Noting that she has a number of friends and acquaintances with children coming out as trans, the mother said she wished the school required parents to at least sign off on gender-related name changes, giving families more chance to discuss the matter.

“It’s a really new area that nobody really understands and I think the schools and everybody else is just saying ‘Let’s make this child happy, no matter what.’”

A father in north-central Ontario who asked to be identified only as Frank said he did not complain after his then-transitioning daughter’s school adopted her new male name and pronouns. But he raised a fuss when, soon into her transition, she was assigned to a hotel room with three boys for an out-of-town trip, an arrangement he said even his child found uncomfortable.

Frank says his child has since reverted to her birth-gender identity.

The Alberta mother says one of her own children, a daughter by birth, came out in Grade 8 as a trans boy after attending the publicly funded charter school’s queer-straight alliance (QSA) club. Later, the club’s teacher-supervisor also had her son’s Grade 5 class attend a QSA meeting, leaving the boy confused about gender identity and sexuality, she said.

“Parents are being completely bypassed,” said the mother.

An Ottawa woman took a local school to the Ontario Human Rights Tribunal after her daughter’s Grade 1 teacher suggested there was no difference between boys and girls during a lesson on gender fluidity. The tribunal ruledin the school’s favour.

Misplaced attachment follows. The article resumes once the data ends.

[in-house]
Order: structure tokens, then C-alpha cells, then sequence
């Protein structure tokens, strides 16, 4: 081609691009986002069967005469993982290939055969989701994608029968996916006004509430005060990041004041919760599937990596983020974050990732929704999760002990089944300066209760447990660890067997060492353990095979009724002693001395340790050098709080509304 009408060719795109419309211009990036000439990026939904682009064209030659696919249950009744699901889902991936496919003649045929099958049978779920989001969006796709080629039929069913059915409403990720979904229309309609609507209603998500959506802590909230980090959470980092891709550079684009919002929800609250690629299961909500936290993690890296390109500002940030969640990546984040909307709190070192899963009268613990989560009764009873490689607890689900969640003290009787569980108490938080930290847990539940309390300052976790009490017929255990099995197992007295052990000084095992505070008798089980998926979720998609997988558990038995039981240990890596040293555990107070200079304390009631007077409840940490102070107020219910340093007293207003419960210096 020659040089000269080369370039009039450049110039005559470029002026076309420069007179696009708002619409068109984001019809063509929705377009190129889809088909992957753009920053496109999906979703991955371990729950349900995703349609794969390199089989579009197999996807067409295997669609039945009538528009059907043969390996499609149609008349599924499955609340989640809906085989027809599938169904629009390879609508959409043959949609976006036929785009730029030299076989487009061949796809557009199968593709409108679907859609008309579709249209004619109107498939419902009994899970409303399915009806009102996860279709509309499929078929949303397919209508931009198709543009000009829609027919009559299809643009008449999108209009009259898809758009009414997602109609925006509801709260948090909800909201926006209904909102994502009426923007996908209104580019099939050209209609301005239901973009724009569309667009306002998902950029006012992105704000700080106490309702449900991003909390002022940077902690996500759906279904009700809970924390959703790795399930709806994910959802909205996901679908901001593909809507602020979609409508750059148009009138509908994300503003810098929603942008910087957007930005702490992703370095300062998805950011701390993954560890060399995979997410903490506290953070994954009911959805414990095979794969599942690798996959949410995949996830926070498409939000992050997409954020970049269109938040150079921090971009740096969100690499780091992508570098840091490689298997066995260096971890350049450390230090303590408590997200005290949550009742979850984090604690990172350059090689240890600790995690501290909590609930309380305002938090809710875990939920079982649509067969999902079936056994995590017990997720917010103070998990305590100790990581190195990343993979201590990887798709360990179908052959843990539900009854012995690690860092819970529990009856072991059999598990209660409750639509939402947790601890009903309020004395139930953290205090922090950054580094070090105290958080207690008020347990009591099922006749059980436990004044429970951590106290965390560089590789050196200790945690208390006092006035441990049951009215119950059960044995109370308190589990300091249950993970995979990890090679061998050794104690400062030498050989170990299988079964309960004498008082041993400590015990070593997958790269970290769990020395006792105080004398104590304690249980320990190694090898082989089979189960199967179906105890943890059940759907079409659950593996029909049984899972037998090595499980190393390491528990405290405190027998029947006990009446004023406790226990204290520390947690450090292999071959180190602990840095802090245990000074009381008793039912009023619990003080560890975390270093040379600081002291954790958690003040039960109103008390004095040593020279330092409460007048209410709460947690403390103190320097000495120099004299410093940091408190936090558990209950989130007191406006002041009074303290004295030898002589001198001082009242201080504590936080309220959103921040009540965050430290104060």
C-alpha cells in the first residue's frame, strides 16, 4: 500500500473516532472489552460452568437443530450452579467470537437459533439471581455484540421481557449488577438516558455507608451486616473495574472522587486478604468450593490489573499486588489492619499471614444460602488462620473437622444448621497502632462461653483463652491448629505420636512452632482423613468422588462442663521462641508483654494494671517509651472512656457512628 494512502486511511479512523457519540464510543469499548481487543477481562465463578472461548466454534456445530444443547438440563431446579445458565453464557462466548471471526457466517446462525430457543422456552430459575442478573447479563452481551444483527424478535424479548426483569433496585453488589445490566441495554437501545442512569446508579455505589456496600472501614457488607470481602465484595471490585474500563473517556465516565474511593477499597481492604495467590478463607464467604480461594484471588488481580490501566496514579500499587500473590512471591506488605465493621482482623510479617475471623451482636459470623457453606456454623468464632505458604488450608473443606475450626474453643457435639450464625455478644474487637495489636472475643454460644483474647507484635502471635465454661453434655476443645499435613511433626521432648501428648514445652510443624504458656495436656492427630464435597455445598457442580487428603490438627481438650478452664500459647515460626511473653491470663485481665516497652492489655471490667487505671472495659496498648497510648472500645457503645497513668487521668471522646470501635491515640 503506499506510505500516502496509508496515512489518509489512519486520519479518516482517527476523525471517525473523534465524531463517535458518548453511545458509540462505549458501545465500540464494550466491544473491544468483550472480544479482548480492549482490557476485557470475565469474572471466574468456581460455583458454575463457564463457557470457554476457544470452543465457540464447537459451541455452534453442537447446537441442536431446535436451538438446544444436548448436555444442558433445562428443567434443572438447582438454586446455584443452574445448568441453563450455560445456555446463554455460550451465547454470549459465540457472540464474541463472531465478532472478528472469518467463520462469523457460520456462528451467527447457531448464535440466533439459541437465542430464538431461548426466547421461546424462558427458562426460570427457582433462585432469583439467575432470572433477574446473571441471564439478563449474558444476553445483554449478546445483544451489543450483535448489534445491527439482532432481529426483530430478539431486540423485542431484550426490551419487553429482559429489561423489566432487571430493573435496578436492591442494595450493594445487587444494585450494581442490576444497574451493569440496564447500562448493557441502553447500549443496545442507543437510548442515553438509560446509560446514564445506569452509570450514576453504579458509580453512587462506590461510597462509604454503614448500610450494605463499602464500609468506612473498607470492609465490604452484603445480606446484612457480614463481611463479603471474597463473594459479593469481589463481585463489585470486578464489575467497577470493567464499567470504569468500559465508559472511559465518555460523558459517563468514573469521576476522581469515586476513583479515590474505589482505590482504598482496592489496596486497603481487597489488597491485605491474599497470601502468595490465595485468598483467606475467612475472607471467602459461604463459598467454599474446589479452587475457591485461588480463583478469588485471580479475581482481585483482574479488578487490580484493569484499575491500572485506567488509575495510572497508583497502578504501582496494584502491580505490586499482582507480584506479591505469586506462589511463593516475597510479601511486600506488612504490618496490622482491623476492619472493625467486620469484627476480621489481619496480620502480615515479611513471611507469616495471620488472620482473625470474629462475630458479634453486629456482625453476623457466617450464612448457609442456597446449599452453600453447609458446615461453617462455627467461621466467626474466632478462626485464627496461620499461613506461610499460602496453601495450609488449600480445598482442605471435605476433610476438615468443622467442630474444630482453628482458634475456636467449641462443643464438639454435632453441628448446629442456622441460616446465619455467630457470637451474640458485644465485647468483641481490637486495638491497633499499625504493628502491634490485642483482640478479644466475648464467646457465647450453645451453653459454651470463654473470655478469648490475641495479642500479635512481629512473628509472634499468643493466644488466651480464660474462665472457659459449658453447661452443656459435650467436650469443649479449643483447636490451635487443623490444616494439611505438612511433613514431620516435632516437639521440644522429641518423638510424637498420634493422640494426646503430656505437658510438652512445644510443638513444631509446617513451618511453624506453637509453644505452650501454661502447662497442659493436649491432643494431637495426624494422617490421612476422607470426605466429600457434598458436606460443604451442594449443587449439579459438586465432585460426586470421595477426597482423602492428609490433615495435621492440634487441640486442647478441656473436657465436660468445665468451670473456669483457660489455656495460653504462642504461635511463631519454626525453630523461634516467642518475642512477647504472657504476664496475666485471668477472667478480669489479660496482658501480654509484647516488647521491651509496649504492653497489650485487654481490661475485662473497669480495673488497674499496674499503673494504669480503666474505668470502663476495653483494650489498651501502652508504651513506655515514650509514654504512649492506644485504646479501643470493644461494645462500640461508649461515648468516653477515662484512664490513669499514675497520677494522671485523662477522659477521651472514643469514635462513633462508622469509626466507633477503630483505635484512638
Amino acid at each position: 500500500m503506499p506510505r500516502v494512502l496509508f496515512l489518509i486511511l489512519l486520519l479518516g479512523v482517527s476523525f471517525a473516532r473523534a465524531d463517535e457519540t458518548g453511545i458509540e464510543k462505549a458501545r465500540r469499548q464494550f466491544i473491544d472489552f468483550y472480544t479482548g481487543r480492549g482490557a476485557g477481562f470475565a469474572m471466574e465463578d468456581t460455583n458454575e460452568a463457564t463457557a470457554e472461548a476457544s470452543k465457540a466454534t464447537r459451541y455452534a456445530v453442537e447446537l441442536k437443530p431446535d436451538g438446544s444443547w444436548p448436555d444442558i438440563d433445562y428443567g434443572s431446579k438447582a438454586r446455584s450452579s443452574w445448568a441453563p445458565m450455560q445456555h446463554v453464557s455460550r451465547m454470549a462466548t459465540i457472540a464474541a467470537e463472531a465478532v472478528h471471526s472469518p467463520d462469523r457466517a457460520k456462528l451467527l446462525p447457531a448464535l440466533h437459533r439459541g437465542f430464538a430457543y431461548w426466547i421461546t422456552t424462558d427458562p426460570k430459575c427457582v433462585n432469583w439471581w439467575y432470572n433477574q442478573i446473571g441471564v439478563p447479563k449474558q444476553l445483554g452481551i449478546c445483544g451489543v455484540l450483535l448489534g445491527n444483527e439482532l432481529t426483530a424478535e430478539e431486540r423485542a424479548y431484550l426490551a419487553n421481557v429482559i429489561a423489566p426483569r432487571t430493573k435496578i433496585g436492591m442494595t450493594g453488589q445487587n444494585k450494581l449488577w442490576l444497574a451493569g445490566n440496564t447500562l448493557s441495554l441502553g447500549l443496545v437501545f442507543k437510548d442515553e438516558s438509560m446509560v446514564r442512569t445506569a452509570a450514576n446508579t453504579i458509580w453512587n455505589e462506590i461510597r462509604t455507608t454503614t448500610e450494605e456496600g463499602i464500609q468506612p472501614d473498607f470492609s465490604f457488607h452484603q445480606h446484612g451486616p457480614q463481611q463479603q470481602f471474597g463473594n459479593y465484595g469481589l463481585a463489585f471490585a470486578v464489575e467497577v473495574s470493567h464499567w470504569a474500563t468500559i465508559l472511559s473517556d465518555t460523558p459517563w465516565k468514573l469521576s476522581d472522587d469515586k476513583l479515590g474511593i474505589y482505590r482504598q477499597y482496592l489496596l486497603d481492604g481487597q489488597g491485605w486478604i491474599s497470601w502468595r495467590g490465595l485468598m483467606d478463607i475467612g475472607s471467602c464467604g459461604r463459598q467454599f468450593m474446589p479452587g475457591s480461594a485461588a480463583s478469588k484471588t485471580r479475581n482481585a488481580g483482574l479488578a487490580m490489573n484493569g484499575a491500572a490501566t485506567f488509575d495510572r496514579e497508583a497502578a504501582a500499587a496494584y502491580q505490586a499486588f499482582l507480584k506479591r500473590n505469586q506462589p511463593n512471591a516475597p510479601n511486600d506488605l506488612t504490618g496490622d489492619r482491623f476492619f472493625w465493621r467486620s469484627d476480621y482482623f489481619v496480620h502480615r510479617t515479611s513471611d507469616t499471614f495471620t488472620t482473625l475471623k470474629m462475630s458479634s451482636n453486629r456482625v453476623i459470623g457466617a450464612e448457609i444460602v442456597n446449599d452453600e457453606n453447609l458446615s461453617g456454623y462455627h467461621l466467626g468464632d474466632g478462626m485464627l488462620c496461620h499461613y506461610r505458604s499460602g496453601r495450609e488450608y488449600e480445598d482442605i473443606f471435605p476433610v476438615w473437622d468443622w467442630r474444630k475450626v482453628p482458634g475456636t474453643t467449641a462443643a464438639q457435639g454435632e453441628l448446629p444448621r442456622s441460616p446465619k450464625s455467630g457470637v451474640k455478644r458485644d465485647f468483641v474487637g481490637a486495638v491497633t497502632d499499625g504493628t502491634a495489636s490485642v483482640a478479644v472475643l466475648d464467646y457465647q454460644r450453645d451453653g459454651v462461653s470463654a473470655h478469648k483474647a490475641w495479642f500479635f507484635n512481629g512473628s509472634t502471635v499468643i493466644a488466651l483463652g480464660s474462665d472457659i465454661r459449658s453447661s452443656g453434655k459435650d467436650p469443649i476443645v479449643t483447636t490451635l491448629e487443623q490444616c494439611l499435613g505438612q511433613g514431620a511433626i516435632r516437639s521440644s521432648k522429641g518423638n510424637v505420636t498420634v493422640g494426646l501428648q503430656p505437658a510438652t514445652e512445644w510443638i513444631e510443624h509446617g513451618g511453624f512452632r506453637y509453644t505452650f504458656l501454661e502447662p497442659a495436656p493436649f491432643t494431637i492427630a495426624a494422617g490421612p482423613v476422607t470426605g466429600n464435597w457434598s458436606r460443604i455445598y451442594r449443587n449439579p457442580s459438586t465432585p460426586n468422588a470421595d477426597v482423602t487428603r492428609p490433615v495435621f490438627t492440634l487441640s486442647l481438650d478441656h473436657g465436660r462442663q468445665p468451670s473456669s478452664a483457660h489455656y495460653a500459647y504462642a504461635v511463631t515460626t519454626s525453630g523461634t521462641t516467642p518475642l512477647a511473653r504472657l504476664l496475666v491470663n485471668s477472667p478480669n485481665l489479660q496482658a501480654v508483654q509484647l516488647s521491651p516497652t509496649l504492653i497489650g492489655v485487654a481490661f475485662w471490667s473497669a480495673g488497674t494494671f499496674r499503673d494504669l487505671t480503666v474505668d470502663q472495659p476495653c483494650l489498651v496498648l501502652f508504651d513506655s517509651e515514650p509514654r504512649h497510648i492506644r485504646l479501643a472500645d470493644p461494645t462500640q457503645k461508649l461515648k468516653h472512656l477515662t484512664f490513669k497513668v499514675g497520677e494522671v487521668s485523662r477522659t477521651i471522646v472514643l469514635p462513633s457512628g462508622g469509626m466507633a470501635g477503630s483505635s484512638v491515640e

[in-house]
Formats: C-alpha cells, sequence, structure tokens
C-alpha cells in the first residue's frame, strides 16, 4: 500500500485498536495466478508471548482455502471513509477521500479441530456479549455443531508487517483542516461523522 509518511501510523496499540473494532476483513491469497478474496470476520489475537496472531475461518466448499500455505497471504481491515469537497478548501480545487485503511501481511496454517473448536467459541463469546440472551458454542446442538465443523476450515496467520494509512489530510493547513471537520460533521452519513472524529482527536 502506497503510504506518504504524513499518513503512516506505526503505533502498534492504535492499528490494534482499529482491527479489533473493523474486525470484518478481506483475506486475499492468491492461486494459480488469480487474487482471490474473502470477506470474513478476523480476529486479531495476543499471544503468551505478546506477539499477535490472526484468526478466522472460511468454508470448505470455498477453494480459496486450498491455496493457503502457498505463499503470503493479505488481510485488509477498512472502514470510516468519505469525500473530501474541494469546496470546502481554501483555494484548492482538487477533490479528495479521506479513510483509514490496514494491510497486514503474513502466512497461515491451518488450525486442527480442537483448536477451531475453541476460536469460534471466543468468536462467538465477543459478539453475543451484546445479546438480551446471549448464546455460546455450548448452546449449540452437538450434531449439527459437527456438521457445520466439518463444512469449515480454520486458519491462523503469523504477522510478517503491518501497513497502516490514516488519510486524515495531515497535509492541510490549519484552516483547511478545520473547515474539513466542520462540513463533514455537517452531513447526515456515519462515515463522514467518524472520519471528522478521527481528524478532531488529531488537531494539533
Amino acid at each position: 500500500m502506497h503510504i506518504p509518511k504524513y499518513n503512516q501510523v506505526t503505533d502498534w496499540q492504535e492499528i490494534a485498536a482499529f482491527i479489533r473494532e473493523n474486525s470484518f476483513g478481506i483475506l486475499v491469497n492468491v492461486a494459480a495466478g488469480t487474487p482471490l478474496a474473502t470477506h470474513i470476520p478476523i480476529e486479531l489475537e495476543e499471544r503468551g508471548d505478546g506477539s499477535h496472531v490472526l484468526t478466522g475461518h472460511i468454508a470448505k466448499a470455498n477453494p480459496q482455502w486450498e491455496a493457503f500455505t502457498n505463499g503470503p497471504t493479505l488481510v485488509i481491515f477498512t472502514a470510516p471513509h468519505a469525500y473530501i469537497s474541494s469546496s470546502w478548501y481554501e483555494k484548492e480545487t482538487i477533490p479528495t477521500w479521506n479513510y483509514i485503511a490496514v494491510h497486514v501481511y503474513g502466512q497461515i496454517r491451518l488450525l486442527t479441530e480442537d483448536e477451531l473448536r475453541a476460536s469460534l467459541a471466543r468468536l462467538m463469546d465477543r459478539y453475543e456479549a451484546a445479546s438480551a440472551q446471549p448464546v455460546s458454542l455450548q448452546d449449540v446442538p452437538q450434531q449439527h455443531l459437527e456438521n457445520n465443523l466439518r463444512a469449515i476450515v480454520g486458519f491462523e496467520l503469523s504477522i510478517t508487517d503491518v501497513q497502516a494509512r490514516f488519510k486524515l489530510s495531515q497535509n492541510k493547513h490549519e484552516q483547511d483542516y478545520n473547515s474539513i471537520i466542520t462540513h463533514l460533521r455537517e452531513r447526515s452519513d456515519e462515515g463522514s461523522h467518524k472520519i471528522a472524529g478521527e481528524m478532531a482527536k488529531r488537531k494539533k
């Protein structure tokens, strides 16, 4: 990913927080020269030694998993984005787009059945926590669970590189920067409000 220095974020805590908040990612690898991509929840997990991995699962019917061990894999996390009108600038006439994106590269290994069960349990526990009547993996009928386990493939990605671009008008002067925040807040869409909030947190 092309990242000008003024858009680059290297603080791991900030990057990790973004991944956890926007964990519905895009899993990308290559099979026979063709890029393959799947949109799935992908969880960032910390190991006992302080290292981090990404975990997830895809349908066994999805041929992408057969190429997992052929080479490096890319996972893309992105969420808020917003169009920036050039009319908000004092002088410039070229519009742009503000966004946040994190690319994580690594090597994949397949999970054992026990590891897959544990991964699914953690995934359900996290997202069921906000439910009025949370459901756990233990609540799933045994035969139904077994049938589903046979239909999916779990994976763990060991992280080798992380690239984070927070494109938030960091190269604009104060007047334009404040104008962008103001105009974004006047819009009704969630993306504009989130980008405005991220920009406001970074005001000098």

As a mother herself, Lawson said she understands the worry of parents when their children reveal gender dysphoria. And she admits that schools keeping transition from them is a “challenging issue, no question.”

But it’s often necessary as children initially can be afraid of losing their parents’ love if they announce they are transgender, said the CHEO doctor. That withholding of information is only temporary, though, and the support of parents is key to successful transition, she said.

The recent TransYouthCan! study of 174 young people treated at gender-identity clinics across the country concluded that 81 per cent usually or always felt safe, but that 38 per cent sometimes avoided school to escape harassment, transphobia or discrimination. And the research — presented at a conference but awaiting publication in a peer-reviewed journal — found that the parents of 41 per cent had to actually intervene to help those children at school.

“The parents ultimately realize the child is the person they’ve always loved,” says Lawson. “With the parents’ support, the child starts to go to school again, they come out of their room, they start talking with their parents and siblings. They’re having plans for their future they did not have before.”

SOURCE : Tom Blackwell – National Post